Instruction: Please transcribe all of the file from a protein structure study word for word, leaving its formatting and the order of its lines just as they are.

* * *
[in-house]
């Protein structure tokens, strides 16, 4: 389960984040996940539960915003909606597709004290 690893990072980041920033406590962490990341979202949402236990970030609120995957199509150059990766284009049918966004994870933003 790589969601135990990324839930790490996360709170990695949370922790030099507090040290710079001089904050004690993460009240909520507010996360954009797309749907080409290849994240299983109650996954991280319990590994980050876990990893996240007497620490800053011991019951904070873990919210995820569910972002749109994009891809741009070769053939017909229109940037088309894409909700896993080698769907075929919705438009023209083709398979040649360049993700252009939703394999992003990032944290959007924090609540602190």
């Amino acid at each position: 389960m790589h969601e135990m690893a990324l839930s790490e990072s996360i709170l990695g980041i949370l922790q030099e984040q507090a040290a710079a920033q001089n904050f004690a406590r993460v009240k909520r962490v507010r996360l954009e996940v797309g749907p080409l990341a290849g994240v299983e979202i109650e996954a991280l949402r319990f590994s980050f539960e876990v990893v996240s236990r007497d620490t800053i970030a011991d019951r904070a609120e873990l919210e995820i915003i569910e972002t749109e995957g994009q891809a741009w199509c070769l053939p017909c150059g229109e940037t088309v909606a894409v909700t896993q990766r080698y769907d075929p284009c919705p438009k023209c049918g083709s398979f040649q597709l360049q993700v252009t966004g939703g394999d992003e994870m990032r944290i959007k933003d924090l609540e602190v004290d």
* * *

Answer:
[in-house]
């Protein structure tokens, strides 16, 4: 389960984040996940539960915003909606597709004290 690893990072980041920033406590962490990341979202949402236990970030609120995957199509150059990766284009049918966004994870933003 790589969601135990990324839930790490996360709170990695949370922790030099507090040290710079001089904050004690993460009240909520507010996360954009797309749907080409290849994240299983109650996954991280319990590994980050876990990893996240007497620490800053011991019951904070873990919210995820569910972002749109994009891809741009070769053939017909229109940037088309894409909700896993080698769907075929919705438009023209083709398979040649360049993700252009939703394999992003990032944290959007924090609540602190």
């Amino acid at each position: 389960m790589h969601e135990m690893a990324l839930s790490e990072s996360i709170l990695g980041i949370l922790q030099e984040q507090a040290a710079a920033q001089n904050f004690a406590r993460v009240k909520r962490v507010r996360l954009e996940v797309g749907p080409l990341a290849g994240v299983e979202i109650e996954a991280l949402r319990f590994s980050f539960e876990v990893v996240s236990r007497d620490t800053i970030a011991d019951r904070a609120e873990l919210e995820i915003i569910e972002t749109e995957g994009q891809a741009w199509c070769l053939p017909c150059g229109e940037t088309v909606a894409v909700t896993q990766r080698y769907d075929p284009c919705p438009k023209c049918g083709s398979f040649q597709l360049q993700v252009t966004g939703g394999d992003e994870m990032r944290i959007k933003d924090l609540e602190v004290d």